In the wake of another melamine milk recall and a recent food safety crackdown, China’s state council has set up a high-profile food safety commission to address the nation’s food regulatory problems.
Yesterday the Chinese government announced that the commission will consist of three vice premiers and a dozen minister-level officials. The group aims to improve government coordination and enforcement and to solve systemic food safety problems.
“The reemergence of the tainted milk products is a sign that China’s food safety system is far from perfect,” Professor Wang Yukai told official Chinese media yesterday.
“With a powerful vice premier in charge of coordinating the government departments in dealing with food safety issues…the new commission is expected to spot problems with China’s current food safety system and to solve them before they lead to tragedies,” added Wang.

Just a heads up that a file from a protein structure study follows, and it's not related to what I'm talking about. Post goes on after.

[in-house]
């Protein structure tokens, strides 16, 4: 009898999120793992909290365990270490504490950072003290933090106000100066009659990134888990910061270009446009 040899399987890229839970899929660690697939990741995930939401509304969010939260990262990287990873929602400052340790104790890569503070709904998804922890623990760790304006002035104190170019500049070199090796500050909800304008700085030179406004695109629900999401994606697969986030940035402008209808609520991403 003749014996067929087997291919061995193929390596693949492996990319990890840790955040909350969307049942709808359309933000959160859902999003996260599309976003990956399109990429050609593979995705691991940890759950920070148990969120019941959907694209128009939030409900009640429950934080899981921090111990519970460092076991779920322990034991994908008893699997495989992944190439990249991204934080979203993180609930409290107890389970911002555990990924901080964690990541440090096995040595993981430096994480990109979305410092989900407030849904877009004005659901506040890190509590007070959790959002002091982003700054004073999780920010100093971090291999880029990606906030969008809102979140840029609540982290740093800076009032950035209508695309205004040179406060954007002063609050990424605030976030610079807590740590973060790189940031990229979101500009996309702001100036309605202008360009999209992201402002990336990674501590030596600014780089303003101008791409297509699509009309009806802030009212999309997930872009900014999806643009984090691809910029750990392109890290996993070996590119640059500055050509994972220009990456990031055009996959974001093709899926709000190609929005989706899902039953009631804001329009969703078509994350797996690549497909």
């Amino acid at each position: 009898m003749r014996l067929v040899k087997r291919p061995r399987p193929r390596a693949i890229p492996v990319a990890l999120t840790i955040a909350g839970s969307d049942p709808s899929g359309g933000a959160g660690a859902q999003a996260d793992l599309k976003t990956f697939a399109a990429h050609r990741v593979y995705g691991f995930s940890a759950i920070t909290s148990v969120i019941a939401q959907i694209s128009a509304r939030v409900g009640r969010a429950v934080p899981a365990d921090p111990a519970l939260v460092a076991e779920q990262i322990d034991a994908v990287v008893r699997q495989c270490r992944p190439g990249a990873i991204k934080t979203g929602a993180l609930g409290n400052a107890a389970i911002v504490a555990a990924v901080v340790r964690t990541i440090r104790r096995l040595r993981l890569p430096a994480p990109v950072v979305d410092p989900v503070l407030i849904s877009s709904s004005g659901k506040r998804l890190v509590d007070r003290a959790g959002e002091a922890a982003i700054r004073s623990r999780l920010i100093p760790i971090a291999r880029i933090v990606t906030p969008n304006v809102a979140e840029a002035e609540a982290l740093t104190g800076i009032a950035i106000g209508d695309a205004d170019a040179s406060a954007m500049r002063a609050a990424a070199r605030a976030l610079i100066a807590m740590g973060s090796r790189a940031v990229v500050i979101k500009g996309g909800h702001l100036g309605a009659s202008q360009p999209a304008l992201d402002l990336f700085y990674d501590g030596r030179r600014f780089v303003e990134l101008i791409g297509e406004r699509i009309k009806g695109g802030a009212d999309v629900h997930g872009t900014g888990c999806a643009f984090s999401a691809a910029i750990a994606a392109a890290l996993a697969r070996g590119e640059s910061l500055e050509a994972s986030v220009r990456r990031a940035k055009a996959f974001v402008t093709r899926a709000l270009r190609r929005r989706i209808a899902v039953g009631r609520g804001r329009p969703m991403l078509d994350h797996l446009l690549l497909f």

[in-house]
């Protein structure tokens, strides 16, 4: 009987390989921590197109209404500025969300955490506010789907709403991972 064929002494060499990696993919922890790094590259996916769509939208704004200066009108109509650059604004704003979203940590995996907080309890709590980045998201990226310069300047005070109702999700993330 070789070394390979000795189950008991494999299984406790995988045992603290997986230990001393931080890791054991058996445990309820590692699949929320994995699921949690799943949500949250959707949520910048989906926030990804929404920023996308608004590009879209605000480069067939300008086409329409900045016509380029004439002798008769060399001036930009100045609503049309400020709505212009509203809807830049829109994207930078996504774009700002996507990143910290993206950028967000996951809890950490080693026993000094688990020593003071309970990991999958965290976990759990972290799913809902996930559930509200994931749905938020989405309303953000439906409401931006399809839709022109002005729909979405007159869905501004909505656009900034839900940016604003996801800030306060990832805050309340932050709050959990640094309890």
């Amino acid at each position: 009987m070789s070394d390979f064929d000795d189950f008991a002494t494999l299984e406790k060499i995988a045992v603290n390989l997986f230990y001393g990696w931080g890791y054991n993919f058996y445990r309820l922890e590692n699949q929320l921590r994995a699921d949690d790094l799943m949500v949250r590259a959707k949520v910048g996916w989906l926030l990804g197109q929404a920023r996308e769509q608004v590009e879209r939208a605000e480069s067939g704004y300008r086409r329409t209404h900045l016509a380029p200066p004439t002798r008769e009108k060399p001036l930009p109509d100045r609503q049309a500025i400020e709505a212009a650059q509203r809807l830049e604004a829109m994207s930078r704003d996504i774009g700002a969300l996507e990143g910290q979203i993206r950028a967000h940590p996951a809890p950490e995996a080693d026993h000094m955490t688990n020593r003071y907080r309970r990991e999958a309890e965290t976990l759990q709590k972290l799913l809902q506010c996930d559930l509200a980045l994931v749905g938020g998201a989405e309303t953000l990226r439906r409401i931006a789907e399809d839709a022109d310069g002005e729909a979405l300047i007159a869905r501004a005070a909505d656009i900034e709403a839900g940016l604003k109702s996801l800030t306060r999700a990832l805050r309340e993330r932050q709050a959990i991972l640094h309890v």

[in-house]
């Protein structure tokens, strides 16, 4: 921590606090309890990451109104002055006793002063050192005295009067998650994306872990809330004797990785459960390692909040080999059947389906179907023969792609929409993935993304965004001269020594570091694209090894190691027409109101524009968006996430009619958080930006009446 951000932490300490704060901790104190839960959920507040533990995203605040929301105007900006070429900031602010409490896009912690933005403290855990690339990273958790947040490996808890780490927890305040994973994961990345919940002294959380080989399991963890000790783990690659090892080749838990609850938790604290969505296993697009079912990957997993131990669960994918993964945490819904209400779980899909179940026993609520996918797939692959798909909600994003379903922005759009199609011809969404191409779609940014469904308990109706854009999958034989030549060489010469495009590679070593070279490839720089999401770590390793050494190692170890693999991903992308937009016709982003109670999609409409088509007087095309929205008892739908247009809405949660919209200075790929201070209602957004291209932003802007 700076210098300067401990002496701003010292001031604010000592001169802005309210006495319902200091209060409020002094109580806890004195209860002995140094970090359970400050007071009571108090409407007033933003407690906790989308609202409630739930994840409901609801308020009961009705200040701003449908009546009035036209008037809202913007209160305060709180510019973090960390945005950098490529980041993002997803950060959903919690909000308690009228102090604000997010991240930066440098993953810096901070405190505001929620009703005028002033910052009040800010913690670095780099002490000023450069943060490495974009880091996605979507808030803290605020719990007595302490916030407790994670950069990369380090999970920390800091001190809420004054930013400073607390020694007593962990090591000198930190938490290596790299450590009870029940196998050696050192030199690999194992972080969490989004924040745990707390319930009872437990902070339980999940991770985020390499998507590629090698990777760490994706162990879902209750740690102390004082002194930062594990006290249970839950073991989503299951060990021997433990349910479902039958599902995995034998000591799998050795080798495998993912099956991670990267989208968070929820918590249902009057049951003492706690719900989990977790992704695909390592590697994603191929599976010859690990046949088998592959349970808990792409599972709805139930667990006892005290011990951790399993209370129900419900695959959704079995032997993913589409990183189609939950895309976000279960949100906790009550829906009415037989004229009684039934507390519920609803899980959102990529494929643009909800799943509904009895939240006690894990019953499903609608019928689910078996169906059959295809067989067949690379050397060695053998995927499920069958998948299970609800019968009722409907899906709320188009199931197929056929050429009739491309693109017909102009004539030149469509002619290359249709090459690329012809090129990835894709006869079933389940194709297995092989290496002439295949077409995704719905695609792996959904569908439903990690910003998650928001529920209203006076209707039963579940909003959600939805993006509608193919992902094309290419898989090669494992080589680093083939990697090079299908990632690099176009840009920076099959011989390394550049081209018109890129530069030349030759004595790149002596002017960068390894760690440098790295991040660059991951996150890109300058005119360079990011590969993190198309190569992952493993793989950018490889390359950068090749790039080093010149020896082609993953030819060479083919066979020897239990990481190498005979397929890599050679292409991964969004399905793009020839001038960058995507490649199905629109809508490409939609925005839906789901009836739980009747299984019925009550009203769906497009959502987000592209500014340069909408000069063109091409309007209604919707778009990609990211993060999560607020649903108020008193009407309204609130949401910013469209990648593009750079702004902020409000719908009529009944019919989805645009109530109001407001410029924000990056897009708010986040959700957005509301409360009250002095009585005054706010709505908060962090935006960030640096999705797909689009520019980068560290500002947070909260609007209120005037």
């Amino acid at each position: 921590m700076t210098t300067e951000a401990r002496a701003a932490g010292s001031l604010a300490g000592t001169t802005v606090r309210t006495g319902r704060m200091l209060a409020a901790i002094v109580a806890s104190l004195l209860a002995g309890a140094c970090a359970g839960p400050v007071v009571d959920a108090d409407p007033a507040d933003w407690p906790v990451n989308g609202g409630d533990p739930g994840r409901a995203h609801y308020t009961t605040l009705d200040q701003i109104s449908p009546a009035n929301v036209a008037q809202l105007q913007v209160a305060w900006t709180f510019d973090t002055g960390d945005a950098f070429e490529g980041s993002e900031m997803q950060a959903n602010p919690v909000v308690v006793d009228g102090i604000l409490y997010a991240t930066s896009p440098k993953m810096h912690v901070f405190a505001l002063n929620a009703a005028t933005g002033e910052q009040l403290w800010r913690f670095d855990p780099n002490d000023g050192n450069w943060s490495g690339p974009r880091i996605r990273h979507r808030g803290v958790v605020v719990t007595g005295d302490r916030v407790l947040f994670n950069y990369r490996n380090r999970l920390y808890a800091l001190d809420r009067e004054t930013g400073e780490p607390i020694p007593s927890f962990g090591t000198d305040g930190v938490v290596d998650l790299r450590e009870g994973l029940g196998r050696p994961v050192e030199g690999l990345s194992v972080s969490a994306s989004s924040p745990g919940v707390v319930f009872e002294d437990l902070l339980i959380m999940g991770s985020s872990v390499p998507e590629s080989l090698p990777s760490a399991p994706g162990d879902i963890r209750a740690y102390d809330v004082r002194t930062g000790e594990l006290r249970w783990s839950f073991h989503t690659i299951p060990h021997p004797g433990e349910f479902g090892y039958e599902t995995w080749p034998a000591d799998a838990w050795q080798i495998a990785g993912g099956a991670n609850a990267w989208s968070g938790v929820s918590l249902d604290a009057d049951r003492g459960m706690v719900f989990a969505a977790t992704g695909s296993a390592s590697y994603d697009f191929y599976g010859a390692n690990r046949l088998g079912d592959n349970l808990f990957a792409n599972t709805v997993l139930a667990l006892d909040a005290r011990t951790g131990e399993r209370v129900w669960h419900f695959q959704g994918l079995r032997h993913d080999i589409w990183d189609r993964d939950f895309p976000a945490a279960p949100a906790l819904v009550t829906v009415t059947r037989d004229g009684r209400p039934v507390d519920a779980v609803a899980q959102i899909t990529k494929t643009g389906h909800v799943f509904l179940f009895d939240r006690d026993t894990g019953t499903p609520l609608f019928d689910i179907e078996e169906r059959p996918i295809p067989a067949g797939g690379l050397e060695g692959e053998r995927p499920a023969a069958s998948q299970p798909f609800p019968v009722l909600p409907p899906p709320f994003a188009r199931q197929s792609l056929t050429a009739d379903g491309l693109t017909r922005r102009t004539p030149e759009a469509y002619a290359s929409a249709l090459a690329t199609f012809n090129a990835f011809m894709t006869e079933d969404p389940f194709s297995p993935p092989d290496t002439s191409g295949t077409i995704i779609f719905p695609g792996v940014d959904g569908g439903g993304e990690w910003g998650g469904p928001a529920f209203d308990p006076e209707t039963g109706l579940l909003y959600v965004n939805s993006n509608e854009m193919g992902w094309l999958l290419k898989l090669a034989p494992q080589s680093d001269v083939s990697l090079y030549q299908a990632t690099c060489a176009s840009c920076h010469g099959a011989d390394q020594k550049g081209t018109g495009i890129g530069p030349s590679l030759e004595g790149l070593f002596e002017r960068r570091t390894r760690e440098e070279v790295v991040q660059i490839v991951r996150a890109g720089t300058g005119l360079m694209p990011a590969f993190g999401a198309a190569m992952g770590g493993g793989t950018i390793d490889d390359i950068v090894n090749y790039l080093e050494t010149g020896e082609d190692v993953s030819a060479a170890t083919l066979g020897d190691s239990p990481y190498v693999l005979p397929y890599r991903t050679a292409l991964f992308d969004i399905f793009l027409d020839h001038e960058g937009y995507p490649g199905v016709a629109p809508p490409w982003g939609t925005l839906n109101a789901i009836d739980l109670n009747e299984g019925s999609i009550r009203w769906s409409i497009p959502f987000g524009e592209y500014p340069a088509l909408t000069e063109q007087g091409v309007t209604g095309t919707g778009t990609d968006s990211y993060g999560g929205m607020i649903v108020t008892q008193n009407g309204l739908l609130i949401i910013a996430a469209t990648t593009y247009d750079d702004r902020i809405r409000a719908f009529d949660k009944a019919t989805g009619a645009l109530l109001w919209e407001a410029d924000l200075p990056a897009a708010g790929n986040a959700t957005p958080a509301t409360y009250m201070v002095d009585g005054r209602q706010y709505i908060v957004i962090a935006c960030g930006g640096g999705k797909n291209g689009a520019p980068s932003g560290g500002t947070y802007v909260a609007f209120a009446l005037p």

As part of its ongoing effort to find and destroy any melamine-tainted milk remaining on the market, the Chinese government announced Monday that it was recalling 170 tons of milk powder laced with the industrial chemical.
The tainted milk was supposed to be destroyed or buried in 2008–after it was tied to the deaths of six infants and around 300,000 illnesses–but authorities recently found that the product been repackaged and placed back into the marketplace.
The government effort to remove remaining tainted milk from store shelves was set to end yesterday. It remains unclear whether recent findings or the launch of the food safety commission will cause authorities to extend the campaign.